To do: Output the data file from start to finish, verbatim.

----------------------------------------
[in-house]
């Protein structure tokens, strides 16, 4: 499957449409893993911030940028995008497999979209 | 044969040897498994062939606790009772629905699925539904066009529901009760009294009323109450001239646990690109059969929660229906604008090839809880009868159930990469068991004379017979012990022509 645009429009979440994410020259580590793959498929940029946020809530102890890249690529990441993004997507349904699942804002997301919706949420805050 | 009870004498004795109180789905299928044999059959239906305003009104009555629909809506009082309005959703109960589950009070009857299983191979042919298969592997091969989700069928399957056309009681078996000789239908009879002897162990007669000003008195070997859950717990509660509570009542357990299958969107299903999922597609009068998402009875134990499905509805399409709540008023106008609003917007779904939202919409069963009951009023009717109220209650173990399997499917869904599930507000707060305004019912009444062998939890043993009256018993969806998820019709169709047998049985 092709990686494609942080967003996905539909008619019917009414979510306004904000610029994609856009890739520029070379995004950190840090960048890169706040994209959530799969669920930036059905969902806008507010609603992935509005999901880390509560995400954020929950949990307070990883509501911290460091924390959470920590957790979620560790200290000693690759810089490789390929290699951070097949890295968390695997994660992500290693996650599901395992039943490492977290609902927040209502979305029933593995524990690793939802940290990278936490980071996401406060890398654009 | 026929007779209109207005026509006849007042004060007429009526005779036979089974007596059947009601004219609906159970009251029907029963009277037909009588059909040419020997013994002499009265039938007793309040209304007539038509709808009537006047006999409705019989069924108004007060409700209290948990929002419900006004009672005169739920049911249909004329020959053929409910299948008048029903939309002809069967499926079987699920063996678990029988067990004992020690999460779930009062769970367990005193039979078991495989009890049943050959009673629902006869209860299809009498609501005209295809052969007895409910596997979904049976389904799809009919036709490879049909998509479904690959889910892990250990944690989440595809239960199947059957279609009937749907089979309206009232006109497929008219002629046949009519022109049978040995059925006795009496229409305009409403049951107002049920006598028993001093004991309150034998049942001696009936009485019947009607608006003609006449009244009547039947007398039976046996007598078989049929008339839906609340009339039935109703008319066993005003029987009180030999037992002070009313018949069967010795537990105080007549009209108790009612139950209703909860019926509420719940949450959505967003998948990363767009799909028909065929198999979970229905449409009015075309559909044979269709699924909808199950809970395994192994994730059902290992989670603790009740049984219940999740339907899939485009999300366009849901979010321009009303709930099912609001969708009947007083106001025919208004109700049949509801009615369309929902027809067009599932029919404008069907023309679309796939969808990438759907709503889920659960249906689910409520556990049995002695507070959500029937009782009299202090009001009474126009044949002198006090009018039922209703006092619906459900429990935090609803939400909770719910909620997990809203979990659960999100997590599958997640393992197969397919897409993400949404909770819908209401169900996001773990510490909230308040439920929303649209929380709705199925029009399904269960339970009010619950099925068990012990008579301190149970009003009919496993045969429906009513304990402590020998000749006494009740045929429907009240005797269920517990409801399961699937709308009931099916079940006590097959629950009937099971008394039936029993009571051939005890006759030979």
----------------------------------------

[in-house]
């Protein structure tokens, strides 16, 4: 499957449409893993911030940028995008497999979209 | 044969040897498994062939606790009772629905699925539904066009529901009760009294009323109450001239646990690109059969929660229906604008090839809880009868159930990469068991004379017979012990022509 645009429009979440994410020259580590793959498929940029946020809530102890890249690529990441993004997507349904699942804002997301919706949420805050 | 009870004498004795109180789905299928044999059959239906305003009104009555629909809506009082309005959703109960589950009070009857299983191979042919298969592997091969989700069928399957056309009681078996000789239908009879002897162990007669000003008195070997859950717990509660509570009542357990299958969107299903999922597609009068998402009875134990499905509805399409709540008023106008609003917007779904939202919409069963009951009023009717109220209650173990399997499917869904599930507000707060305004019912009444062998939890043993009256018993969806998820019709169709047998049985 092709990686494609942080967003996905539909008619019917009414979510306004904000610029994609856009890739520029070379995004950190840090960048890169706040994209959530799969669920930036059905969902806008507010609603992935509005999901880390509560995400954020929950949990307070990883509501911290460091924390959470920590957790979620560790200290000693690759810089490789390929290699951070097949890295968390695997994660992500290693996650599901395992039943490492977290609902927040209502979305029933593995524990690793939802940290990278936490980071996401406060890398654009 | 026929007779209109207005026509006849007042004060007429009526005779036979089974007596059947009601004219609906159970009251029907029963009277037909009588059909040419020997013994002499009265039938007793309040209304007539038509709808009537006047006999409705019989069924108004007060409700209290948990929002419900006004009672005169739920049911249909004329020959053929409910299948008048029903939309002809069967499926079987699920063996678990029988067990004992020690999460779930009062769970367990005193039979078991495989009890049943050959009673629902006869209860299809009498609501005209295809052969007895409910596997979904049976389904799809009919036709490879049909998509479904690959889910892990250990944690989440595809239960199947059957279609009937749907089979309206009232006109497929008219002629046949009519022109049978040995059925006795009496229409305009409403049951107002049920006598028993001093004991309150034998049942001696009936009485019947009607608006003609006449009244009547039947007398039976046996007598078989049929008339839906609340009339039935109703008319066993005003029987009180030999037992002070009313018949069967010795537990105080007549009209108790009612139950209703909860019926509420719940949450959505967003998948990363767009799909028909065929198999979970229905449409009015075309559909044979269709699924909808199950809970395994192994994730059902290992989670603790009740049984219940999740339907899939485009999300366009849901979010321009009303709930099912609001969708009947007083106001025919208004109700049949509801009615369309929902027809067009599932029919404008069907023309679309796939969808990438759907709503889920659960249906689910409520556990049995002695507070959500029937009782009299202090009001009474126009044949002198006090009018039922209703006092619906459900429990935090609803939400909770719910909620997990809203979990659960999100997590599958997640393992197969397919897409993400949404909770819908209401169900996001773990510490909230308040439920929303649209929380709705199925029009399904269960339970009010619950099925068990012990008579301190149970009003009919496993045969429906009513304990402590020998000749006494009740045929429907009240005797269920517990409801399961699937709308009931099916079940006590097959629950009937099971008394039936029993009571051939005890006759030979």